Some players really refused to play, but most did not at the end, and who was sincere, who was using political argument for entirely different means, and who really had doubts, but changed his mind will remain forever unknown. Bloody Argentina provided vast curtain to hide behind and not only to players. The objections of the Federations were also insincere, and the very Junta wanted to use the World Cup for bettering its international image. For the generals had little interest in football and the World Cup, given to Argentina before they took power, was a big inconvenience at first. Money were short, economy in shambles – there was time Argentina came close to abandoning the World Cup. At the end the generals decided to use the finals for PR and indeed tried hard to present good image to the world. With no success at all. Even the logo of the finals was not just dull, but looking like prison bars.
And yet it was not entirely barbed wire, guns, check points, and uniforms: there was, may be curiously, another side as well – festive and peaceful. People want some fun no matter what the politcal situation, not everybody is a fighter.
Strange World Cup was the 1978 one. Even in purely sporting terms: the favourites were not so clear. Argentina was one, but with reservations. The hosts regularly failed previously and the new team was not really known. West Germany was a favourite too – the team did not play great football recently, but it was expected to be in shape for the finals. Even without Beckenbauer, West Germany already had the reputation of rising to the demands of the occasion. Holland too – without Cruyff and failing to win the European Championship in 1976, but still strong and practicing total football. And Brazil – not really impressive, still shaky after the grand failure in 1974, but it was Brazil after all. No other nation was seen as potential world cup contender, so unlike the situation in 1974, when Italy was practically proclaimed world champion months before the finals. It was caution, for predictions failed 4 years earlier, but also there was no obviously great performer recently. May be a surprise winner? But surprises were unpredictable – 1974 Poland was well remembered. The political circumstances were also considered as potentially influencing performance.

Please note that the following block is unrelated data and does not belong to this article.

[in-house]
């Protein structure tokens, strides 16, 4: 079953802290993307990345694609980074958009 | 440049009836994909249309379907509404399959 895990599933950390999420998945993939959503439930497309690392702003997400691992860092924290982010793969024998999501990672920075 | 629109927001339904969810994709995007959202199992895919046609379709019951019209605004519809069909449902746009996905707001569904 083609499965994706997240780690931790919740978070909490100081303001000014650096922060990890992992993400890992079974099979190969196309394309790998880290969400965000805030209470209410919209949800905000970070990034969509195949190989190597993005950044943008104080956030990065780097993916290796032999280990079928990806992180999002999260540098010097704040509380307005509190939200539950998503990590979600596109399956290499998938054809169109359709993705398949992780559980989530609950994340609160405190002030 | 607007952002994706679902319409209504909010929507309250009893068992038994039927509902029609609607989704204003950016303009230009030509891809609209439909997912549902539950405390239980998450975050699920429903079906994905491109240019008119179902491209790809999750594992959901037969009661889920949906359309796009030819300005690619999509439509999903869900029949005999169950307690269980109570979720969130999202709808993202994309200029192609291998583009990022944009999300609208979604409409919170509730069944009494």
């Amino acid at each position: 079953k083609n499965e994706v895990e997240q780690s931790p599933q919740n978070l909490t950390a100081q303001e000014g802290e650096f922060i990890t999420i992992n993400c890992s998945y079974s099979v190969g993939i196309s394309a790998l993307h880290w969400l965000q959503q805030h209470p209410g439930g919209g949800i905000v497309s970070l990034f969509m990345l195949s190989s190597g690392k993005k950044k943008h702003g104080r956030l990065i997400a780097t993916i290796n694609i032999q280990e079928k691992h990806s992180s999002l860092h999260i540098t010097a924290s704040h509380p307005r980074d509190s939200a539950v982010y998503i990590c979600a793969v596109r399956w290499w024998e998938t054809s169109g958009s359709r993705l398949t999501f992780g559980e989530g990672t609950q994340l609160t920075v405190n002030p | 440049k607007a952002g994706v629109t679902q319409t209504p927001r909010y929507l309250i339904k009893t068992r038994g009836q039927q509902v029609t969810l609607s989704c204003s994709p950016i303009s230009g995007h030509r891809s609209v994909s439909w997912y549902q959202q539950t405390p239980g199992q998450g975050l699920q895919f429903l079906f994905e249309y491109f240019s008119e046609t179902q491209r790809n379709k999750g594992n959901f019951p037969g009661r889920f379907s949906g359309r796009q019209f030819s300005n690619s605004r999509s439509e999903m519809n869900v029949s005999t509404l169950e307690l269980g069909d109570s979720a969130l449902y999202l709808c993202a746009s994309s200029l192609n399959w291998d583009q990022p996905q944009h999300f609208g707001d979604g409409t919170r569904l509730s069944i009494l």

The draw was interesting – it was almost the only time when the host was not playing in the weakest group. Argentina was in Group 1, together with Italy, France, and Hungary. Group 2 was an easy one: West Germany, Poland, Mexico, and Tunisia. Group 3 was competitive, benefiting a bit Brazil – Spain, Sweden, and Austria. Tough, but beatable. And Group 4 was also clear – Holland was expected of having no trouble for the first place, Scotland and Peru fighting for second, and Iran was to provide points to everybody. Two difficult groups and two easy ones.